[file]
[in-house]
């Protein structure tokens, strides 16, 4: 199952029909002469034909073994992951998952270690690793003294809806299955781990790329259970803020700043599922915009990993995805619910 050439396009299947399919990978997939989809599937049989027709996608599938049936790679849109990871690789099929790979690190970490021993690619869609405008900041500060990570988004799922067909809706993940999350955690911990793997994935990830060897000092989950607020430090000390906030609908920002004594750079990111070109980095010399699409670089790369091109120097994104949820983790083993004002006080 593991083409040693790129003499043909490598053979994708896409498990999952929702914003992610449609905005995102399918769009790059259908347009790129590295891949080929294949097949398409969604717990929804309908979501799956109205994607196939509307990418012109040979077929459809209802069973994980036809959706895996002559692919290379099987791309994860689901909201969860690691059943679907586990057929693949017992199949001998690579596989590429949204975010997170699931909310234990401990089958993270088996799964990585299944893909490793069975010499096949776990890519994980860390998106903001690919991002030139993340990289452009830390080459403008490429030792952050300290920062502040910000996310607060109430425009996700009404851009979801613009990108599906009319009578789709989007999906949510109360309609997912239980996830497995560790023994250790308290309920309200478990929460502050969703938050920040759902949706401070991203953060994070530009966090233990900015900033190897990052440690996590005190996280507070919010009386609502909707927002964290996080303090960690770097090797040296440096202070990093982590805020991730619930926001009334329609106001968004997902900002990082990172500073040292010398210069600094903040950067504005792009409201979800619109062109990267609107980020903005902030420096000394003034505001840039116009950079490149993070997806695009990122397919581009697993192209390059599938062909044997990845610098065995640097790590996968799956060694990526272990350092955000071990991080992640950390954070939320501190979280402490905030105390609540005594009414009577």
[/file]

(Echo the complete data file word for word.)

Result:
[in-house]
């Protein structure tokens, strides 16, 4: 199952029909002469034909073994992951998952270690690793003294809806299955781990790329259970803020700043599922915009990993995805619910 050439396009299947399919990978997939989809599937049989027709996608599938049936790679849109990871690789099929790979690190970490021993690619869609405008900041500060990570988004799922067909809706993940999350955690911990793997994935990830060897000092989950607020430090000390906030609908920002004594750079990111070109980095010399699409670089790369091109120097994104949820983790083993004002006080 593991083409040693790129003499043909490598053979994708896409498990999952929702914003992610449609905005995102399918769009790059259908347009790129590295891949080929294949097949398409969604717990929804309908979501799956109205994607196939509307990418012109040979077929459809209802069973994980036809959706895996002559692919290379099987791309994860689901909201969860690691059943679907586990057929693949017992199949001998690579596989590429949204975010997170699931909310234990401990089958993270088996799964990585299944893909490793069975010499096949776990890519994980860390998106903001690919991002030139993340990289452009830390080459403008490429030792952050300290920062502040910000996310607060109430425009996700009404851009979801613009990108599906009319009578789709989007999906949510109360309609997912239980996830497995560790023994250790308290309920309200478990929460502050969703938050920040759902949706401070991203953060994070530009966090233990900015900033190897990052440690996590005190996280507070919010009386609502909707927002964290996080303090960690770097090797040296440096202070990093982590805020991730619930926001009334329609106001968004997902900002990082990172500073040292010398210069600094903040950067504005792009409201979800619109062109990267609107980020903005902030420096000394003034505001840039116009950079490149993070997806695009990122397919581009697993192209390059599938062909044997990845610098065995640097790590996968799956060694990526272990350092955000071990991080992640950390954070939320501190979280402490905030105390609540005594009414009577």